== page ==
Why does the sphincter weaken?

Various factors may make the lower esophageal sphincter weaker or cause it to relax at times when it should stay closed.

According to the National Institute of Diabetes and Digestive and Kidney Diseases (NIDDK), these factors can include:

The IFFGD state that people who experience acid reflux while trying to sleep have a higher risk of complications, such as:

People with acid reflux can also have:

According to the American Academy of Allergy, Asthma, and Immunology (AAAAI), a person can ease acid reflux they experience when trying to sleep by:

  • elevating the head of the bed 6–8 inches
  • avoiding lying down 2–3 hours after a meal
  • eating smaller meals more frequently and not eating heavy meals before bedtime

The side of the body on which a person sleeps may also make a difference. A 2015 study found sleeping on the left side alleviates acid reflux.

Sleeping well

The IFFGD recommend measures that promote restful sleep. Getting a good night’s rest can help prevent symptoms and improve the quality of life for people with GERD.

Suggested measures include:

  • going to bed and waking up at the same time every day
  • sleeping in an environment that is quiet, dark, and free of electronic devices
  • avoiding caffeine 8 hours before bedtime, as it may take this long for its effects to wear off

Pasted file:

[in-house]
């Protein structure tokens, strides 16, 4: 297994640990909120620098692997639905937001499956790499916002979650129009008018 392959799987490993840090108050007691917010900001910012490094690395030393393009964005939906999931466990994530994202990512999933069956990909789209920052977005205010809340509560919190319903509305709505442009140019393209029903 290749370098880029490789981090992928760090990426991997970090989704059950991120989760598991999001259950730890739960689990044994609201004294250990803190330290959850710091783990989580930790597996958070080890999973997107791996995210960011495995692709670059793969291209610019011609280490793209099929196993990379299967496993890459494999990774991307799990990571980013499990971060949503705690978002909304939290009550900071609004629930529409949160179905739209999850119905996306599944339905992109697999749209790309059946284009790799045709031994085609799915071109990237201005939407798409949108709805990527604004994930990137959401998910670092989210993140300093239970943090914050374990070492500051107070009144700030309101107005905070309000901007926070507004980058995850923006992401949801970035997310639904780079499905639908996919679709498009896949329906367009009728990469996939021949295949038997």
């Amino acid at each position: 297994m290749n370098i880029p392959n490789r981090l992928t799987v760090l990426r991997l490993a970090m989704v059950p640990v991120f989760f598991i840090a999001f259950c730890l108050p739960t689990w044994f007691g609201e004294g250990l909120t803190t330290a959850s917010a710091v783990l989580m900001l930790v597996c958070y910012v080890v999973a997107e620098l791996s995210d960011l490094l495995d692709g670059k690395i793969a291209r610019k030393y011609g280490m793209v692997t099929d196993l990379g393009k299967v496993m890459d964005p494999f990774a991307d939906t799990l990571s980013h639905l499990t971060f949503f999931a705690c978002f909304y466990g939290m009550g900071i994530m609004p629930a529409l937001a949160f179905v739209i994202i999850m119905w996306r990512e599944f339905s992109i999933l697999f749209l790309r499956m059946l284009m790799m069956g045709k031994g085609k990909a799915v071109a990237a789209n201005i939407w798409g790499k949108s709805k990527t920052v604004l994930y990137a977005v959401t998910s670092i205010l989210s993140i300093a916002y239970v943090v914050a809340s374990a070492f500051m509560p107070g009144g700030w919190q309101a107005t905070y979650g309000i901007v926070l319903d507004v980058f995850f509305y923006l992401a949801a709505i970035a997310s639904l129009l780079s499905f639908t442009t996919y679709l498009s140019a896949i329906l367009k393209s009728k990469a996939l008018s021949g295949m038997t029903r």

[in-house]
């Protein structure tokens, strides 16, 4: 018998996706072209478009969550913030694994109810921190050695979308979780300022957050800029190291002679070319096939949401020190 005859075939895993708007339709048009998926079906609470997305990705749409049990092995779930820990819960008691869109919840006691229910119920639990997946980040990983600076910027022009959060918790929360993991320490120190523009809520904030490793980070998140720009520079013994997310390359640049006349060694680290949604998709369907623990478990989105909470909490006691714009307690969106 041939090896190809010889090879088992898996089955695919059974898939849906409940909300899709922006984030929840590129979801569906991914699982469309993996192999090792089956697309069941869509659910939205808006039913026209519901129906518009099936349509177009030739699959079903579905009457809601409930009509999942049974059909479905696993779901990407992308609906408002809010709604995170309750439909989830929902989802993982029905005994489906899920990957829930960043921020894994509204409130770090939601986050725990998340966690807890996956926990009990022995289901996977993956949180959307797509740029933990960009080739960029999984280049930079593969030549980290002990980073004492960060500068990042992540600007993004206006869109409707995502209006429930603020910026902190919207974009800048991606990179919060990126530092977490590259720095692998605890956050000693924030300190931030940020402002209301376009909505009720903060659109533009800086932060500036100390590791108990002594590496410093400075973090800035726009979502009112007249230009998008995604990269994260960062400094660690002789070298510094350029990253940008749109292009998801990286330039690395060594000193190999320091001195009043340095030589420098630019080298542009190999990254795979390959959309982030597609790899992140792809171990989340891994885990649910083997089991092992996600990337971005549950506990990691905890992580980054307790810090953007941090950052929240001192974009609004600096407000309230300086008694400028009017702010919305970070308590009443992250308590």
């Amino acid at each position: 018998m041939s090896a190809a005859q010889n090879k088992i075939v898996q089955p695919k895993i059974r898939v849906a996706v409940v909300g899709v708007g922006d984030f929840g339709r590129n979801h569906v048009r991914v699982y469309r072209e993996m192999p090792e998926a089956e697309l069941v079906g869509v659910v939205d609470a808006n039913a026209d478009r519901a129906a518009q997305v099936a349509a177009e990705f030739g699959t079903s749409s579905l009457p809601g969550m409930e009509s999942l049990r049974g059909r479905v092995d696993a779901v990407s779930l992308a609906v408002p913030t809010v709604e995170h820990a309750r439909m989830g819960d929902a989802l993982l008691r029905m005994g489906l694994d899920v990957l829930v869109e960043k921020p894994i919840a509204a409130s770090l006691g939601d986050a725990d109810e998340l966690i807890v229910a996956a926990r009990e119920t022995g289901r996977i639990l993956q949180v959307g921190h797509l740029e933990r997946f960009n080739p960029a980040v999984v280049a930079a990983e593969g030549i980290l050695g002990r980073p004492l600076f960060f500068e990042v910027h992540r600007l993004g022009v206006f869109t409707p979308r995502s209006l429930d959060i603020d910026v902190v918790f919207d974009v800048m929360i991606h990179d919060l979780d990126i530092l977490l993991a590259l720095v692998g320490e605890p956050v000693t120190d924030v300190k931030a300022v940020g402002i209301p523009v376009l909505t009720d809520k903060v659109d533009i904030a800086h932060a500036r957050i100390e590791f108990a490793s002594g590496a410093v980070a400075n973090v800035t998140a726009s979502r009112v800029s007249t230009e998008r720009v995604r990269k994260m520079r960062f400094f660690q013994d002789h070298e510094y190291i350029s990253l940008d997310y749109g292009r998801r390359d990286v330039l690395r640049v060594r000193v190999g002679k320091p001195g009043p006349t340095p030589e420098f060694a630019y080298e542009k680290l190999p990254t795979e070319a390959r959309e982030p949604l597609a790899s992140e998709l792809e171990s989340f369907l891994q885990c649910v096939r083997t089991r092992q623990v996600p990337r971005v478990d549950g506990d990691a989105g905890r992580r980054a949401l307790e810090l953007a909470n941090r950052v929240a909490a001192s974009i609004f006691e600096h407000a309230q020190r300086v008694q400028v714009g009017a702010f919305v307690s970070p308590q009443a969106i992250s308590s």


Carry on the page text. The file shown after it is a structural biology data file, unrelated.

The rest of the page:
Learn more about good sleep hygiene here.

A person can make some changes to their diet and lifestyle that may prevent symptoms of GERD, such as acid reflux.

Lifestyle changes

The AAAAI note that the following lifestyle adjustments can help prevent acid reflux from occurring:

Dietary changes

Diet may also play a role in preventing acid reflux.

Foods to avoid

The IFFGD advise avoiding potential dietary triggers, such as:

Learn more about foods people with GERD should avoid here.

Foods to include

The IFFGD state that incorporating the following foods in the diet may help prevent or reduce acid reflux:

A diet with these foods is similar to the Mediterranean diet, which a 2016 study links to a lower risk of GERD.

Learn more about the Mediterranean diet here.

For GERD in general, doctors can recommend one or more of the following: